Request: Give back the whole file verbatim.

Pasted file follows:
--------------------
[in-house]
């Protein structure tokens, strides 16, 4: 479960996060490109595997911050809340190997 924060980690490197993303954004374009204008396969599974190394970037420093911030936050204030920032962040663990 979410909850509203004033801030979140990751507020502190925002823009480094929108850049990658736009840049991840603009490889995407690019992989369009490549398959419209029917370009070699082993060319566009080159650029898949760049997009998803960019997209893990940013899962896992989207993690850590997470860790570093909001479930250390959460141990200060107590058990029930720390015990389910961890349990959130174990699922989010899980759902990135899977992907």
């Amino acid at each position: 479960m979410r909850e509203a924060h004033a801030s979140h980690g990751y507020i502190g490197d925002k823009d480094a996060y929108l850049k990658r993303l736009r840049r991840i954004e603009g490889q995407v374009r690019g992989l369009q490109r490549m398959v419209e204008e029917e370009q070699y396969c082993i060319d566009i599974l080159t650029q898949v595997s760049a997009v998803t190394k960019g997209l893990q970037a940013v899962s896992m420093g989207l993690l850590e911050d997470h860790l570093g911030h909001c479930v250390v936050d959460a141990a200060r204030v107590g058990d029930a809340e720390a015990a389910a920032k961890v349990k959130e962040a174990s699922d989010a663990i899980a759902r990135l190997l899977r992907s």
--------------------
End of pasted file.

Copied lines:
[in-house]
């Protein structure tokens, strides 16, 4: 479960996060490109595997911050809340190997 924060980690490197993303954004374009204008396969599974190394970037420093911030936050204030920032962040663990 979410909850509203004033801030979140990751507020502190925002823009480094929108850049990658736009840049991840603009490889995407690019992989369009490549398959419209029917370009070699082993060319566009080159650029898949760049997009998803960019997209893990940013899962896992989207993690850590997470860790570093909001479930250390959460141990200060107590058990029930720390015990389910961890349990959130174990699922989010899980759902990135899977992907």
């Amino acid at each position: 479960m979410r909850e509203a924060h004033a801030s979140h980690g990751y507020i502190g490197d925002k823009d480094a996060y929108l850049k990658r993303l736009r840049r991840i954004e603009g490889q995407v374009r690019g992989l369009q490109r490549m398959v419209e204008e029917e370009q070699y396969c082993i060319d566009i599974l080159t650029q898949v595997s760049a997009v998803t190394k960019g997209l893990q970037a940013v899962s896992m420093g989207l993690l850590e911050d997470h860790l570093g911030h909001c479930v250390v936050d959460a141990a200060r204030v107590g058990d029930a809340e720390a015990a389910a920032k961890v349990k959130e962040a174990s699922d989010a663990i899980a759902r990135l190997l899977r992907s």